Over the years personal branding discussions have been all over the web. Branding is vital to your identity and is a critical component to any client’s purchasing decision. For an Independent Contractor a solid personal brand goes a long way towards growth and success in your contracting career.
Every Independent is a brand. Many people feel that branding is for Fortune 500 companies and celebrities, but we can build brand equity by using similar strategies. Everyone goes through a process by which we market ourselves to others and with the rise of social technologies personal branding is within reach for all. Your potential clients should have no difficulty finding out who you are and what you can do for them.
There are four basic steps to personal branding:
Brand discovering is about figuring out who you are and what you do, while focusing on your strengths, passions and goals. How do past employers/clients perceive you? If you feel that those attributes pertain to you then it is part of your brand. Many contractors brand themselves as masters of a specific skill set or industry, and if your self-impression matches up with how people see you then you know your brand.
Once you are familiar with your brand, it’s time to create it on paper and online. Some traditional ways of doing so include business cards, resumes, cover letters, references documents and professional portfolios. Below are some non-traditional ways you can add to your branding kit. Just make sure that while building your brand all of the content is concise, convincing and consistent with how you decide to represent yourself.
Blog/Website: It’s certainly a good idea to own your own domain, such as yourname.com or something that aligns with your name. A static homepage is a good place to start, but if you have more time on your hands starting a blog is a great asset. Those with blogs usually rank higher in search engines and direct more searches to your interests and expertise in the long run.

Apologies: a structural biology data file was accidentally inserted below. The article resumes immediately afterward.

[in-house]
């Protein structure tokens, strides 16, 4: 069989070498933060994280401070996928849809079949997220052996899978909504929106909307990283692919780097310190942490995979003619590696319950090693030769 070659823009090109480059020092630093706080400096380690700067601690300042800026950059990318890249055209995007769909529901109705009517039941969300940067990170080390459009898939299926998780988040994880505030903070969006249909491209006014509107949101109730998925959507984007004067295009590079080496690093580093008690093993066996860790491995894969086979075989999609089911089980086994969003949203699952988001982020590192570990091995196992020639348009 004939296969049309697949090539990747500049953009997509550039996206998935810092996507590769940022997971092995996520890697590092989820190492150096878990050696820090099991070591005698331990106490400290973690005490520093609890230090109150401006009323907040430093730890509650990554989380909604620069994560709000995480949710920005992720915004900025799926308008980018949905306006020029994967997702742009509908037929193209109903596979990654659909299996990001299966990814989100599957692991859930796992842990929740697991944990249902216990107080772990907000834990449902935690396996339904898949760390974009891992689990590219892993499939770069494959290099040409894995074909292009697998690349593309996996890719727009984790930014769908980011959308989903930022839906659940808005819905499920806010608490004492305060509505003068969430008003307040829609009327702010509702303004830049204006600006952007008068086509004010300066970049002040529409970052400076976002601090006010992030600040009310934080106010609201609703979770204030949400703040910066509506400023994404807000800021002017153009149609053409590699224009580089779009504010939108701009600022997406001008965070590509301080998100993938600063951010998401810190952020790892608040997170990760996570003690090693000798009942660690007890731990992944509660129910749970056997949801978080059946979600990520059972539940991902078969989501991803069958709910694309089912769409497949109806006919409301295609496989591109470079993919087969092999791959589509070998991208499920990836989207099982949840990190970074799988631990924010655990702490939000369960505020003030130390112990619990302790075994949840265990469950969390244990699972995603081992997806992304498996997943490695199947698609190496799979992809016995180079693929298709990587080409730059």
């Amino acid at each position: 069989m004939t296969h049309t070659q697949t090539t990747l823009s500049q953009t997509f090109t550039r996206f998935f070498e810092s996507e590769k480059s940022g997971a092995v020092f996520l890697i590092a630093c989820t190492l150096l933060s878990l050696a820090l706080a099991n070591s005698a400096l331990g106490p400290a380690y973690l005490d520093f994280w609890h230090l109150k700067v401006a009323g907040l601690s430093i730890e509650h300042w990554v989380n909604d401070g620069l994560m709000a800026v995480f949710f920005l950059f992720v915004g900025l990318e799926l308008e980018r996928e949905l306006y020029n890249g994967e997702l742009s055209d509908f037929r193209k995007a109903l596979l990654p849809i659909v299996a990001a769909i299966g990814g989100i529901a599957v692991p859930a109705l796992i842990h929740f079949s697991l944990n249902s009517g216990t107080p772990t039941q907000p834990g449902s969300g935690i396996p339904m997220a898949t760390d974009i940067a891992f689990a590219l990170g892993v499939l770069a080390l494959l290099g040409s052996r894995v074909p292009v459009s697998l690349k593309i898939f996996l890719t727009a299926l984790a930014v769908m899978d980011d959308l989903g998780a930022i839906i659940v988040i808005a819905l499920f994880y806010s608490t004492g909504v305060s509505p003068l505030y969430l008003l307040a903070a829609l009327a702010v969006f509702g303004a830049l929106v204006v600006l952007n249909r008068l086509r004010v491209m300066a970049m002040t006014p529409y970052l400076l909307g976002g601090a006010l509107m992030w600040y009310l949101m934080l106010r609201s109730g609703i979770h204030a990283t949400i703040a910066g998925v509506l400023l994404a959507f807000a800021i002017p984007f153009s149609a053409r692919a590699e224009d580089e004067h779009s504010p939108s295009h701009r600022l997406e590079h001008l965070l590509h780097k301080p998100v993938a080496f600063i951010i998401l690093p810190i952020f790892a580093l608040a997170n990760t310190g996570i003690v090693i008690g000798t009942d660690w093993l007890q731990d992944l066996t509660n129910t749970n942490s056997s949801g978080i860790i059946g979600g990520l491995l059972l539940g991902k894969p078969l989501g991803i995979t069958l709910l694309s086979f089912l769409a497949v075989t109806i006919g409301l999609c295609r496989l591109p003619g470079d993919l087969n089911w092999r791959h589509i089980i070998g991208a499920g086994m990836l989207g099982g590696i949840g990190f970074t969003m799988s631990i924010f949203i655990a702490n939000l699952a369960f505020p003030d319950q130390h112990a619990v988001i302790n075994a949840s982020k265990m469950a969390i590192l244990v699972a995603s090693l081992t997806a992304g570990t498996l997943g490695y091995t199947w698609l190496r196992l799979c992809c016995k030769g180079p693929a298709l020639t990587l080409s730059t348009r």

LinkedIn profile: LinkedIn is a great place for personal advertising, searching for jobs, meeting new people and maintaining your network. Your LinkedIn profile combines three traditional tools: resume, cover letter and references documents. They are all helpful in connecting with an ever changing network of people.
Twitter profile: As a free social networking and micro-blogging service, Twitter can be a very useful personal branding tool. For branding purposes you’ll want to make sure your username represents you well.
Video resume: This should be a short video talking about the value or benefits you offer that set you apart from your competition. You can highlight your skill sets, past experiences, offer innovative techniques and a unique specialization or industry-leading expertise. Try to communicate your brand in about a minute or so. Once you upload it to YouTube you can send the link to potential clients.
Email address: Most of us use email across all social networks, so don’t underestimate your email address as it can be a noteworthy part of your branding kit. Your email address is a great way to display your brand, so it is a good idea to have an address that aligns with you in some fashion.
Attire: When it comes to standing out from the crowd, your personal style is important. Your clothing should best represent you and is important when taking pictures for online use, especially when expecting to meet people in person.
Once you have created your brand it is simply natural to want others to view it and hear about it. To properly and confidently communicate your brand you’ll want to have your self-promotion story down. This can be similar to your video resume script. However, you may need to make some changes to your marketing materials depending on the audience.
Lastly, maintaining your brand is an ongoing process. As you grow, so will your brand. Each new contract, skill set, course and so on changes your brand slightly. Maintaining all materials in your branding kit is key because as an Independent your brand is your most important asset.